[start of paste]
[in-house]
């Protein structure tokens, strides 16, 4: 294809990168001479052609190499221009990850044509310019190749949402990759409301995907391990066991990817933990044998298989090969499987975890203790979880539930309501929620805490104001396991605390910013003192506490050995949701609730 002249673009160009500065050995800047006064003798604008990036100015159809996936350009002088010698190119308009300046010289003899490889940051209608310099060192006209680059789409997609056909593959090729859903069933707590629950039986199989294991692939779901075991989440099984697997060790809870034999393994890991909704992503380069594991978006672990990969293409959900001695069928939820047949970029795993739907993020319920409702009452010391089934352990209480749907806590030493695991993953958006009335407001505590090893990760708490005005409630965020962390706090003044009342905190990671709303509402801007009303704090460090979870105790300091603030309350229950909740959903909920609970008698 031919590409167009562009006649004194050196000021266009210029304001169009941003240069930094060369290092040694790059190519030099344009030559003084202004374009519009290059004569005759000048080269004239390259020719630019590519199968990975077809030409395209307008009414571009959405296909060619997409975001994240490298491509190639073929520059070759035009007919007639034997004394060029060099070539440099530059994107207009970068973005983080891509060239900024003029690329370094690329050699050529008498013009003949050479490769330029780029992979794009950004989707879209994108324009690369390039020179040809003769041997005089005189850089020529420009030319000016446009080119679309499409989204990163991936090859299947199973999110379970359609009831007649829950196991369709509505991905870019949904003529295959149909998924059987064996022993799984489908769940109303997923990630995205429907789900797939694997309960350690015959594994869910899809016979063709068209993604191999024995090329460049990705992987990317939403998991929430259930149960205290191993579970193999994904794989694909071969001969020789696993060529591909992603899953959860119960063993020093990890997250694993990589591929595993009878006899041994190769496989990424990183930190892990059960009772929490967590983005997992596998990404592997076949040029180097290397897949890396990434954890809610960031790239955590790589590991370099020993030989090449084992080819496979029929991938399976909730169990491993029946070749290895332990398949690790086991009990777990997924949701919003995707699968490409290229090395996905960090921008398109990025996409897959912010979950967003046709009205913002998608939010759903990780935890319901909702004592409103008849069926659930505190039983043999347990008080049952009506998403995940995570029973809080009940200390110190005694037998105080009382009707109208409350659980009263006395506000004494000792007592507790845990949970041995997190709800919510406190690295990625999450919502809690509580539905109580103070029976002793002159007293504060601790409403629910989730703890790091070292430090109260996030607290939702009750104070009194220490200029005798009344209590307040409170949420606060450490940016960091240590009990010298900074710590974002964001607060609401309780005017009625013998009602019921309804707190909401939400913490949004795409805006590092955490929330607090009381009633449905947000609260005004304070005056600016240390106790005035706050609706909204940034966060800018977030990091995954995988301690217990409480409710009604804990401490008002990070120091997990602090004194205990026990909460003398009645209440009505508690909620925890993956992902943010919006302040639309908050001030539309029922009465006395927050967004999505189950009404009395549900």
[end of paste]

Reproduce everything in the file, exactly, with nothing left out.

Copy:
[in-house]
């Protein structure tokens, strides 16, 4: 294809990168001479052609190499221009990850044509310019190749949402990759409301995907391990066991990817933990044998298989090969499987975890203790979880539930309501929620805490104001396991605390910013003192506490050995949701609730 002249673009160009500065050995800047006064003798604008990036100015159809996936350009002088010698190119308009300046010289003899490889940051209608310099060192006209680059789409997609056909593959090729859903069933707590629950039986199989294991692939779901075991989440099984697997060790809870034999393994890991909704992503380069594991978006672990990969293409959900001695069928939820047949970029795993739907993020319920409702009452010391089934352990209480749907806590030493695991993953958006009335407001505590090893990760708490005005409630965020962390706090003044009342905190990671709303509402801007009303704090460090979870105790300091603030309350229950909740959903909920609970008698 031919590409167009562009006649004194050196000021266009210029304001169009941003240069930094060369290092040694790059190519030099344009030559003084202004374009519009290059004569005759000048080269004239390259020719630019590519199968990975077809030409395209307008009414571009959405296909060619997409975001994240490298491509190639073929520059070759035009007919007639034997004394060029060099070539440099530059994107207009970068973005983080891509060239900024003029690329370094690329050699050529008498013009003949050479490769330029780029992979794009950004989707879209994108324009690369390039020179040809003769041997005089005189850089020529420009030319000016446009080119679309499409989204990163991936090859299947199973999110379970359609009831007649829950196991369709509505991905870019949904003529295959149909998924059987064996022993799984489908769940109303997923990630995205429907789900797939694997309960350690015959594994869910899809016979063709068209993604191999024995090329460049990705992987990317939403998991929430259930149960205290191993579970193999994904794989694909071969001969020789696993060529591909992603899953959860119960063993020093990890997250694993990589591929595993009878006899041994190769496989990424990183930190892990059960009772929490967590983005997992596998990404592997076949040029180097290397897949890396990434954890809610960031790239955590790589590991370099020993030989090449084992080819496979029929991938399976909730169990491993029946070749290895332990398949690790086991009990777990997924949701919003995707699968490409290229090395996905960090921008398109990025996409897959912010979950967003046709009205913002998608939010759903990780935890319901909702004592409103008849069926659930505190039983043999347990008080049952009506998403995940995570029973809080009940200390110190005694037998105080009382009707109208409350659980009263006395506000004494000792007592507790845990949970041995997190709800919510406190690295990625999450919502809690509580539905109580103070029976002793002159007293504060601790409403629910989730703890790091070292430090109260996030607290939702009750104070009194220490200029005798009344209590307040409170949420606060450490940016960091240590009990010298900074710590974002964001607060609401309780005017009625013998009602019921309804707190909401939400913490949004795409805006590092955490929330607090009381009633449905947000609260005004304070005056600016240390106790005035706050609706909204940034966060800018977030990091995954995988301690217990409480409710009604804990401490008002990070120091997990602090004194205990026990909460003398009645209440009505508690909620925890993956992902943010919006302040639309908050001030539309029922009465006395927050967004999505189950009404009395549900």